The CAP is not a test
The CAP is not age limited
Research on the CAP
Can the CAP be combined with other forms of assessment?
Is the CAP designed to replace direct testing?
Who is the CAP client?
Deutsch, R.M. (2017) Reliability, Validity and Educational Use of the Cognitive Abilities Profile. PhD thesis. Division of Language and Communication Science, City University, London.
Deutsch, R. and Mohammed, M. (2008) The Cognitive Abilities Profile in O. Tang and A. Seng, (Eds). Cognitive modifiability in learning and assessment. Singapore: Cengage Learning. pp. 175-208.
Deutsch, R. and Reynolds, Y. (2000) The Use of Dynamic Assessment by educational psychologists in the UK. Educational Psychology in Practice. 16(3) pp. 311-331.
Feuerstein, R. Rand, Y. Haywood, C. Kyram, L. and Hoffman, M. (1995) Learning Potential Assessment Device Manual. ICELP Press, Jerusalem.
Guttman,L. (1959) Introduction to facet design and analysis. In Proceedings of the Fifteenth International Congress of Psychology, Brussels—1957. (pp. 130-132). Amsterdam.
Kozulin,A. (1998) Psychological Tools : A socio- cultural approach to education. Harvard University Press.
Korkman, M. Kirk, U. and Kemp, S. (2007) NEPSY II: A developmental neuropsychological assessment. Psychological Corporation.
Kaufman, A., Kaufman, N. (2004) KABC. Pearson.
Lidz, C. S. Applying Dynamic Assessment with school – age children. In Haywood, H. C. and Lidz, C.S. (2007). Dynamic Assessment in Practice: Clinical and Educational Applications pp. 176-204. Cambridge University Press
Lidz, C.S and Elliott, J.G. (2000) Dynamic assessment: Prevailing Models and Applications. Elsevier Science, New York.
Rey (1934) Rey, A. (1934). Un procédé pour évaluer l’éducabilité: Quelques applications en psychopathologie [A method for assessing educability: Some applications in psychopathology]. Archives de Psychologie, 24, 96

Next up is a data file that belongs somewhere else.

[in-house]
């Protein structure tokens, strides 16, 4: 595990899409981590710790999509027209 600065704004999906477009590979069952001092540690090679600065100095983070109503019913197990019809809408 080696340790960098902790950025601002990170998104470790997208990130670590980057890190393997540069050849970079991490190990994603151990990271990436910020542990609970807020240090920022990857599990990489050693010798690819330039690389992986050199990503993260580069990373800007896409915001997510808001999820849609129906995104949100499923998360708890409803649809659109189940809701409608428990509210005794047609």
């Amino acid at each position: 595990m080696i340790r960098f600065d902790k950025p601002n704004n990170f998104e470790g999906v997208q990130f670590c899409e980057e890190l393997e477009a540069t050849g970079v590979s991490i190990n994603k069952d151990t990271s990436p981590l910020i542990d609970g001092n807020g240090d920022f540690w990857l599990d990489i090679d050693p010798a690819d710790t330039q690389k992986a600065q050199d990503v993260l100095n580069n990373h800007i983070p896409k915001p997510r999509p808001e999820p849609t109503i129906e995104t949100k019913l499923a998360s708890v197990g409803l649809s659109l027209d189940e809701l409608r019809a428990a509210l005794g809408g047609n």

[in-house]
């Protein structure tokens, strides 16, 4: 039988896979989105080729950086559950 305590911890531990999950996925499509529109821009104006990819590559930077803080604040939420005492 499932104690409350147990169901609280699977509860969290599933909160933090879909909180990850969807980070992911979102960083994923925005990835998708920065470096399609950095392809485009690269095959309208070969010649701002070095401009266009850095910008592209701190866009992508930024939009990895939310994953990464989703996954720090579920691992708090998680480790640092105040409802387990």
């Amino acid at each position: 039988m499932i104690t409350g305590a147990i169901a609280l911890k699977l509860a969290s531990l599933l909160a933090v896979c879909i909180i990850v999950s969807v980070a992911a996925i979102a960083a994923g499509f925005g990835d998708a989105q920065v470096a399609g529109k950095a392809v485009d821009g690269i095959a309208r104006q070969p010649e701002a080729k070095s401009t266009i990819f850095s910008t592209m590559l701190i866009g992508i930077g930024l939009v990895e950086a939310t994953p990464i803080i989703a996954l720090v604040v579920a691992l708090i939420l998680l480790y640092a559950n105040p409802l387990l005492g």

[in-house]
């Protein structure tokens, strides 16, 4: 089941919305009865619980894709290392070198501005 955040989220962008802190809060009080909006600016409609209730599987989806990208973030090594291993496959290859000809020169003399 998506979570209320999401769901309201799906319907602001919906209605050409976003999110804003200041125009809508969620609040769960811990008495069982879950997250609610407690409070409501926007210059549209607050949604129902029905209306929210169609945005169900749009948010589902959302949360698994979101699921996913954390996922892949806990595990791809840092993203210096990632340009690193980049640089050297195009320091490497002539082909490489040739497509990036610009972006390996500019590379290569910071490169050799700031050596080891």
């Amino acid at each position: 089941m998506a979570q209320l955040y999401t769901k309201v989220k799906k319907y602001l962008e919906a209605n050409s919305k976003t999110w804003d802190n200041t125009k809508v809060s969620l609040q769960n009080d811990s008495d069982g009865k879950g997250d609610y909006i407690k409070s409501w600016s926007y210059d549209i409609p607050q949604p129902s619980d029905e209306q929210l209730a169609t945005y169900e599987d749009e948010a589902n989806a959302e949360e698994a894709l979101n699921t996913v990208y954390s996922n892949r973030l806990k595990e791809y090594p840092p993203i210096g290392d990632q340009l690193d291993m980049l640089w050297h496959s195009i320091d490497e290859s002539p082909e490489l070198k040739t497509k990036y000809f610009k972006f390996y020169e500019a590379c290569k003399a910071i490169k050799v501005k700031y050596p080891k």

Vygotsky,L. S. (1978) Mind in Society. The Development of Higher Psychological Processes. Harvard University Press.
Luria, A. R. (1980) Higher cortical functions in man. Springer Science, New York.
A Word of Appreciation
In 2003, when I was looking to begin trials of an early version of the CAP, I approached a number of psychologists and specialist teachers working in different settings. Their experiences and feedback helped shape changes to the CAP. Michelle Mohammed an Educational Psychologist, trained in DA, who was working at that time in an Educational Psychology service, joined me and helped me conduct early trials of the CAP and then continued to work with me over several years, to write the CAP, until publication at the end of 2009. From 2013, for health reasons, Michelle was no longer able to participate in the ongoing teaching and development of the CAP. I want to place on record my sincere thanks to her, for her valuable contribution in helping me bring the CAP from concept to reality.